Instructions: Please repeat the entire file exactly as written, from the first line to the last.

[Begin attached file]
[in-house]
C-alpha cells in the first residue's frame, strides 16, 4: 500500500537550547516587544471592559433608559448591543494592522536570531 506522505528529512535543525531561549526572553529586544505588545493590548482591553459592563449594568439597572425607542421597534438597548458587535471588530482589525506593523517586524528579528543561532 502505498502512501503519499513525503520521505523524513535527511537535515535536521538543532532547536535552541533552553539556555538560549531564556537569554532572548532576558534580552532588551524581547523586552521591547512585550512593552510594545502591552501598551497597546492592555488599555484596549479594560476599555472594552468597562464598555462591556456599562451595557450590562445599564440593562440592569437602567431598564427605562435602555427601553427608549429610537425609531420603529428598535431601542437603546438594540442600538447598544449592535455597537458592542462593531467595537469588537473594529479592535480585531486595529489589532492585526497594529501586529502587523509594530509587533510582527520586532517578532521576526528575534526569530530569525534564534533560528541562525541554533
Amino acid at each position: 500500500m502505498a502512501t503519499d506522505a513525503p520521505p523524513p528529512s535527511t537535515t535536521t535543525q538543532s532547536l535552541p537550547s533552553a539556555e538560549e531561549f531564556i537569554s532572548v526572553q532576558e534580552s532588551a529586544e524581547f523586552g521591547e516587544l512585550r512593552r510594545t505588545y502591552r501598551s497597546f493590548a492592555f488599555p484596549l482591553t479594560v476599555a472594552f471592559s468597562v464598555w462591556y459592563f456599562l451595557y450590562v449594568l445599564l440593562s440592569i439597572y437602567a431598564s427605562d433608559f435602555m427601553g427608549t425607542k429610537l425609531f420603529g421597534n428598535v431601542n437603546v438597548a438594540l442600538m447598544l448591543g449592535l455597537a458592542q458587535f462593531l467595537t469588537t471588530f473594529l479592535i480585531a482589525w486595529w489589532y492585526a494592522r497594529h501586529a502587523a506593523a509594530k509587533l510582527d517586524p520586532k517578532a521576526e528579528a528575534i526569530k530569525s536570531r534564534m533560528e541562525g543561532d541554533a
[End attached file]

[in-house]
C-alpha cells in the first residue's frame, strides 16, 4: 500500500537550547516587544471592559433608559448591543494592522536570531 506522505528529512535543525531561549526572553529586544505588545493590548482591553459592563449594568439597572425607542421597534438597548458587535471588530482589525506593523517586524528579528543561532 502505498502512501503519499513525503520521505523524513535527511537535515535536521538543532532547536535552541533552553539556555538560549531564556537569554532572548532576558534580552532588551524581547523586552521591547512585550512593552510594545502591552501598551497597546492592555488599555484596549479594560476599555472594552468597562464598555462591556456599562451595557450590562445599564440593562440592569437602567431598564427605562435602555427601553427608549429610537425609531420603529428598535431601542437603546438594540442600538447598544449592535455597537458592542462593531467595537469588537473594529479592535480585531486595529489589532492585526497594529501586529502587523509594530509587533510582527520586532517578532521576526528575534526569530530569525534564534533560528541562525541554533
Amino acid at each position: 500500500m502505498a502512501t503519499d506522505a513525503p520521505p523524513p528529512s535527511t537535515t535536521t535543525q538543532s532547536l535552541p537550547s533552553a539556555e538560549e531561549f531564556i537569554s532572548v526572553q532576558e534580552s532588551a529586544e524581547f523586552g521591547e516587544l512585550r512593552r510594545t505588545y502591552r501598551s497597546f493590548a492592555f488599555p484596549l482591553t479594560v476599555a472594552f471592559s468597562v464598555w462591556y459592563f456599562l451595557y450590562v449594568l445599564l440593562s440592569i439597572y437602567a431598564s427605562d433608559f435602555m427601553g427608549t425607542k429610537l425609531f420603529g421597534n428598535v431601542n437603546v438597548a438594540l442600538m447598544l448591543g449592535l455597537a458592542q458587535f462593531l467595537t469588537t471588530f473594529l479592535i480585531a482589525w486595529w489589532y492585526a494592522r497594529h501586529a502587523a506593523a509594530k509587533l510582527d517586524p520586532k517578532a521576526e528579528a528575534i526569530k530569525s536570531r534564534m533560528e541562525g543561532d541554533a